I’m hiding from my children as I write this. I find that the procrastination that’s let me put off writing this post for a week has been run flat over by my need to avoid any more yelling and conflict today. It’s half an hour past bedtime, and I have no idea what they’re doing up there. But for right now it’s quiet, and that’s good enough for me.
So let me tell you about E.’s birthday.
Maybe it has something to do with an obsession with the exploits of Asterix, and maybe it’s just some good clean love of marauding. Whatever the reason, this year it was a Viking party for E.’s 8th birthday.
“Mommy,” he said, “I want a Viking ship cake. And can you please do a good job with it?”
This was a clear reference to last year’s gorilla-face cake incident. Oh dear. I told him I would try.
So I went researching Viking ideas, and found that there aren’t a ton of them out there. Pirates and racecars galore, but Vikings seem off the radar. I found directions for duct tape helmets (and learned that horns weren’t actually that common).
Greg took pity on me and made them. Aren’t they awesome?!
And then I was talking to another mom at school, who gave me the idea for a catapult. “Catapults? Vikings didn’t have catapults!” Greg exasperatedly told me. “Not enough wood!” In spite of this, his awesome friend Loren delivered one to us the day before the party.
They were a huge hit.
And while everyone else was doing this excellent stuff, I found this idea for the cake. I hit up my usual source for fondant, made two loaves of chocolate pound cake (by the way – kids don’t like pound cake), cut them into a boat shape by cutting one end into a wedge by making two even diagonal cuts, then slice off the top towards the other end. Then did the same to the second loaf so that they were the same height in the middle.
I used fondant dyed brown with icky food coloring gel. (More on fondant later.) This part I don’t have pictures of as I was up to my elbows in the goo, but I made the cake by:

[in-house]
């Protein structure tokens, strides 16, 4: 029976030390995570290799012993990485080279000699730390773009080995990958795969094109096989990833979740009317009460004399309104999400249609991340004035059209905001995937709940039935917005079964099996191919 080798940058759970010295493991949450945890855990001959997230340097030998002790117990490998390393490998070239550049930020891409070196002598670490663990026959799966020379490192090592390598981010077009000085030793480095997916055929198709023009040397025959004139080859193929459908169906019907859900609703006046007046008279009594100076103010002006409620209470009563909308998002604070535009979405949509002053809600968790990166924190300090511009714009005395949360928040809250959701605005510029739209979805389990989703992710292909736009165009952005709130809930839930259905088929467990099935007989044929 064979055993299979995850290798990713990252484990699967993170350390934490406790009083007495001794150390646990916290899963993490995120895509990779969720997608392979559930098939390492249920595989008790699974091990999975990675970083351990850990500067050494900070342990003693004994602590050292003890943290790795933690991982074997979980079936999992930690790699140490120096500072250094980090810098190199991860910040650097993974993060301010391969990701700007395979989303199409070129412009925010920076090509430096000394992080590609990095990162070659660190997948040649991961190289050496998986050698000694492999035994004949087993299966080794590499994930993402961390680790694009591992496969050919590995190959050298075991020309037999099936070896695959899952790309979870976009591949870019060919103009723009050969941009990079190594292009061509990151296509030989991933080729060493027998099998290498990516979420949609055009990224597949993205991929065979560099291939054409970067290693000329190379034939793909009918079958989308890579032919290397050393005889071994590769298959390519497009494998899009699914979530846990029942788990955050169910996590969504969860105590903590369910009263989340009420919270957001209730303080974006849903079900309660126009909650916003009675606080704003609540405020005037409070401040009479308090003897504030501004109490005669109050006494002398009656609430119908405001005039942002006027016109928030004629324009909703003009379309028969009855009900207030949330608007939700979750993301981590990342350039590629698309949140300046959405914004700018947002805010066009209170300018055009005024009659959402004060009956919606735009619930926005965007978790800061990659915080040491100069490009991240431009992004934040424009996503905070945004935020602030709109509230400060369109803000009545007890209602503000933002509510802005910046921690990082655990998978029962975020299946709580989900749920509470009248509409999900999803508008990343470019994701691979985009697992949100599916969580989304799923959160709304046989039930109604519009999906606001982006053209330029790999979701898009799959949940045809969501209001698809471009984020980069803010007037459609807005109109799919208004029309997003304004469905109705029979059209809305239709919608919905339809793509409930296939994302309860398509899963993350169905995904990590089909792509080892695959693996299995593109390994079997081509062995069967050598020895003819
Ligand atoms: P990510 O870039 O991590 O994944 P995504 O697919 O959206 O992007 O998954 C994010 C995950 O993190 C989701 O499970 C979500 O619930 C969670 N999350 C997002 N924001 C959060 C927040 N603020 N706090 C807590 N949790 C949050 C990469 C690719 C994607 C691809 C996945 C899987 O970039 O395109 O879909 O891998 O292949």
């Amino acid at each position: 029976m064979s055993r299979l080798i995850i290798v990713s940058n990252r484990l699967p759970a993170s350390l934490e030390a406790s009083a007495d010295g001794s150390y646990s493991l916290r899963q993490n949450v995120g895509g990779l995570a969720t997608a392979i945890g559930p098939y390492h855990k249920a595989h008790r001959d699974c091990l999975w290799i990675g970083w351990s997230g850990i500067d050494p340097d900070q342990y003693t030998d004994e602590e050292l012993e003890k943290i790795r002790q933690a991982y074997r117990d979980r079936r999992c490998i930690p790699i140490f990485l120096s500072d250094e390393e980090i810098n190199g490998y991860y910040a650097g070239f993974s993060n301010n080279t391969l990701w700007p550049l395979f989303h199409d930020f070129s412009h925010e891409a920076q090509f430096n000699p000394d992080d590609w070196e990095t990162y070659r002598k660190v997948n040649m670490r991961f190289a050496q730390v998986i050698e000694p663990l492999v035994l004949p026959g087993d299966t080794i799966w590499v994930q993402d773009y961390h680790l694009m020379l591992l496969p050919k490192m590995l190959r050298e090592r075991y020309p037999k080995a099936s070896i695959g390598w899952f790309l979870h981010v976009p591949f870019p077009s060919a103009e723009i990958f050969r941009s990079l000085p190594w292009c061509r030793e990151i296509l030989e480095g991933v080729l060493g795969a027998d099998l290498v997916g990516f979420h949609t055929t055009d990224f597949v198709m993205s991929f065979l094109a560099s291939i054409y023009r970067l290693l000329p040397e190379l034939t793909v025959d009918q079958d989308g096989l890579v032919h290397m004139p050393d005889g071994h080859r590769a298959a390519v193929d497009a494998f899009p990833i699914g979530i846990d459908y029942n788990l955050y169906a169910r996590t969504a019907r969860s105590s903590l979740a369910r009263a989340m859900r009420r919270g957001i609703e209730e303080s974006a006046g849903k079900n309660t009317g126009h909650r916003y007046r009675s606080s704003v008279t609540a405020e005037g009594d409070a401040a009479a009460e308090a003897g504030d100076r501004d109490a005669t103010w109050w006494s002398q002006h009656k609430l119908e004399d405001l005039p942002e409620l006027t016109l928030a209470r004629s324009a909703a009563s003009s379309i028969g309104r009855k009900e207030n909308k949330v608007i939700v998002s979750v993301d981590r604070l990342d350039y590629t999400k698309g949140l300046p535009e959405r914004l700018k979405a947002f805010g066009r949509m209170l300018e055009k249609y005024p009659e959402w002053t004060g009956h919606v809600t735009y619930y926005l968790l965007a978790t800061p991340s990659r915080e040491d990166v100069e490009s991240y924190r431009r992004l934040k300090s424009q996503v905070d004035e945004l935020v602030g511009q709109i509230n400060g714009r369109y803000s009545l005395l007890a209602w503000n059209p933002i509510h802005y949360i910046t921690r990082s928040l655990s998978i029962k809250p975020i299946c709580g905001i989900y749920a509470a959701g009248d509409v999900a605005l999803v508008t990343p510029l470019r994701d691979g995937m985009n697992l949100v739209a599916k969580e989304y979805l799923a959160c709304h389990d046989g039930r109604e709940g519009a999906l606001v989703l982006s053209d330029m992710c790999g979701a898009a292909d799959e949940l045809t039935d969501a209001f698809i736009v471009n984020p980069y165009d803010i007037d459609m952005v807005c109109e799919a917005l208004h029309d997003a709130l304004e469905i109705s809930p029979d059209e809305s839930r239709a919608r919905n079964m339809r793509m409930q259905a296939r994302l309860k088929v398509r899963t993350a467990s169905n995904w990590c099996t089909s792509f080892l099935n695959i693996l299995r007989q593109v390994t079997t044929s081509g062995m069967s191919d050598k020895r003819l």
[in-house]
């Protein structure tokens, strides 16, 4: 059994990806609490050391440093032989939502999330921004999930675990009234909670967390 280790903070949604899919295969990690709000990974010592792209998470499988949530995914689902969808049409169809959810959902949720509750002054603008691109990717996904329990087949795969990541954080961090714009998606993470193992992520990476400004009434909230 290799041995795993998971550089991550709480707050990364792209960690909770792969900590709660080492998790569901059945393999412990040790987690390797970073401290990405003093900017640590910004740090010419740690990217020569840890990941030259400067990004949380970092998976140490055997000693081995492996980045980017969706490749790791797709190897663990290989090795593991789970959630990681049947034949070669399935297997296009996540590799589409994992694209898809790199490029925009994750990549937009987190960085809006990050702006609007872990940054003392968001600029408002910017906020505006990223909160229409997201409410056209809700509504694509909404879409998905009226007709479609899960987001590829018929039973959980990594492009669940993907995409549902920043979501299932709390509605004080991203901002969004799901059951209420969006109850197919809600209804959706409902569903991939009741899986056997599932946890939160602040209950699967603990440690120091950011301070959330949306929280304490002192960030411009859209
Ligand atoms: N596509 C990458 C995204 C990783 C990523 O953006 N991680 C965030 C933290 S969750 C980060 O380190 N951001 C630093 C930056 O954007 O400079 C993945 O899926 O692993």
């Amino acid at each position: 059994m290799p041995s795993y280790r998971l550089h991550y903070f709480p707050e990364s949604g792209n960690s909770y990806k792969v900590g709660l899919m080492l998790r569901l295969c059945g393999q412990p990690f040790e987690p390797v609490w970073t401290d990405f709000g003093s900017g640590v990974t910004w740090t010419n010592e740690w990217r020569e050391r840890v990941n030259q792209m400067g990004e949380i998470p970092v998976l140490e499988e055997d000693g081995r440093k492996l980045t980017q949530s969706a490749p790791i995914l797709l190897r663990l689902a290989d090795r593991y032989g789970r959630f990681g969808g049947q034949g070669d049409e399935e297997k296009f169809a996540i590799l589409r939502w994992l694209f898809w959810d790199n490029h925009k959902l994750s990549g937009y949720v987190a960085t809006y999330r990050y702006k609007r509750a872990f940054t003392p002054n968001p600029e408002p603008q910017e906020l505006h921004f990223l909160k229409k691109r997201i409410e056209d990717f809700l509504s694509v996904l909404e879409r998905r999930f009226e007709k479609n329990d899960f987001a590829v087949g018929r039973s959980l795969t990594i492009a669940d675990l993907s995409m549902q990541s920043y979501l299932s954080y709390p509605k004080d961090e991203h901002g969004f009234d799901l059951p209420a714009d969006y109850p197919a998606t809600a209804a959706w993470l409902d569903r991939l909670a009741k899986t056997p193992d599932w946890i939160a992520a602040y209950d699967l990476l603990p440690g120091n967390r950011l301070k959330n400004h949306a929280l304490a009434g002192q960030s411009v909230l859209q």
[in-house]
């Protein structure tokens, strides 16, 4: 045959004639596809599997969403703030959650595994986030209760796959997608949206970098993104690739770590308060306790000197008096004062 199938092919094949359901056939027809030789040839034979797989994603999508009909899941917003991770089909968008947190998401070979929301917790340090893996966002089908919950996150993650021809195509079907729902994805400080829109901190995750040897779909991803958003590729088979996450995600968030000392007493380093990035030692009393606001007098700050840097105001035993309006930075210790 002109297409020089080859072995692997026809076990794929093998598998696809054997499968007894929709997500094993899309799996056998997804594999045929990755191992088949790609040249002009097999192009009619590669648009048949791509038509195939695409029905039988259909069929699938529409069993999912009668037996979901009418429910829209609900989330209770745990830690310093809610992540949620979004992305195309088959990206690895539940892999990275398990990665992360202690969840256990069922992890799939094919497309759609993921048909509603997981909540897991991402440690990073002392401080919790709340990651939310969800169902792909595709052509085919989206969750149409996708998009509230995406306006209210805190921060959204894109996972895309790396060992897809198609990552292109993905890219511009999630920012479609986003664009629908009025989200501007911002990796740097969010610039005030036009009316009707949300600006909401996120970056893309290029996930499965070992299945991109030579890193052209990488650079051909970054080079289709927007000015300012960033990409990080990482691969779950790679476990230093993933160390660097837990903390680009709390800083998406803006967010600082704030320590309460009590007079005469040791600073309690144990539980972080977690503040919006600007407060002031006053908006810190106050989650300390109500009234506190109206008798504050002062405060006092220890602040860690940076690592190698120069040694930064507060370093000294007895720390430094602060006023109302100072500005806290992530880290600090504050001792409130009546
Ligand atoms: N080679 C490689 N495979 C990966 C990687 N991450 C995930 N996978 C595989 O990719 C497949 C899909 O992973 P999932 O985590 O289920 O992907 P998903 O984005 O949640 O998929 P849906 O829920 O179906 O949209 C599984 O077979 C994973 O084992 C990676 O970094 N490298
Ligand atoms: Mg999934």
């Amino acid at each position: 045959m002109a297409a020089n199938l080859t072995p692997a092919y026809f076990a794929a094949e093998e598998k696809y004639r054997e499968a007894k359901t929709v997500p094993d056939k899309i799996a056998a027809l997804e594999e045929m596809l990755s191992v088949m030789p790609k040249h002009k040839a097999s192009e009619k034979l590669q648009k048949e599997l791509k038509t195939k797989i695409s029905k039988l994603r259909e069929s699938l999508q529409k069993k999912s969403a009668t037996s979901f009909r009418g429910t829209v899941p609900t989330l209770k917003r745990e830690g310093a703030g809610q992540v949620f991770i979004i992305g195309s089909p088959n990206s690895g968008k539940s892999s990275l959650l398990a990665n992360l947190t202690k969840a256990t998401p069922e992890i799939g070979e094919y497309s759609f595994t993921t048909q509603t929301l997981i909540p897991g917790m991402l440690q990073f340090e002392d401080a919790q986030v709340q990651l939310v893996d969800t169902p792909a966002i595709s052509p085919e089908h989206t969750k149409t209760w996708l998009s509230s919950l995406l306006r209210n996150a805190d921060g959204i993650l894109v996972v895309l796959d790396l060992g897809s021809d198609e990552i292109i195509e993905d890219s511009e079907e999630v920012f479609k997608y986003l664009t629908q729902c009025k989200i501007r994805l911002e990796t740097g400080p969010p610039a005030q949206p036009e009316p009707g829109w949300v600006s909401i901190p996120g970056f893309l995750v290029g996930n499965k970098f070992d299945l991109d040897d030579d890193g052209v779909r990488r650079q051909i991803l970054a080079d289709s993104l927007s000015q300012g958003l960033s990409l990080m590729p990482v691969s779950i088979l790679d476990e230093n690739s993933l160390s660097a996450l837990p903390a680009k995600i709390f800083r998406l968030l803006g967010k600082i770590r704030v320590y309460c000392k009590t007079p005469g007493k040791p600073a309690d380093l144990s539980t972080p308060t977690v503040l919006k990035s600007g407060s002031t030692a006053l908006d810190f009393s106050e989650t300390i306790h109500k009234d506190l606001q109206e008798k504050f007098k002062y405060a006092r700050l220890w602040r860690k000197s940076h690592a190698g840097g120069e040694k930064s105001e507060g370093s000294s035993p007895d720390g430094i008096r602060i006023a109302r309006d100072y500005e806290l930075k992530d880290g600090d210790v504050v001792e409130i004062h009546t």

- Rolling out a big hunk of dyed fondant to about 1/4″ thick between two sheets of parchment.
- Draping the thin layer of fondant over the two cut loaves, placed with flat sides together.
- Tucking the fondant around, then using a sharp knife to cut to fit.
- Rolling pieces of fondant into thin long ropes for the rail of the boat.
- Coloring some small bits red, yellow and black and rolling them into discs and other shapes for the shields on the side of the boat.
- Painted a square piece of paper with red stripes, cutting two small holes in it and poking a green chopstick through it for the sail and mast.
- Treating a couple of hunks of brown fondant like play-do and shaping a dragon’s head, spines, and tail.
- Putting two candy-coated sunflower seeds on the dragon’s head for eyes, and a snipped triangle of dried mango for the fire it was breathing.
- (The green sparkles obviously didn’t adhere well and could have been skipped.)
- Dyeing some more fondant blue, rolling and stretching it into a flat long rope, and then pinching it into waves.
Fondant just doesn’t taste that good. Next time, I’d use good homemade frosting, and only use fondant for the details (in this case, the dragon and shields).
But it sure looked good, and got this overtired mom some extremely gratifying admiration … at least until they tasted it.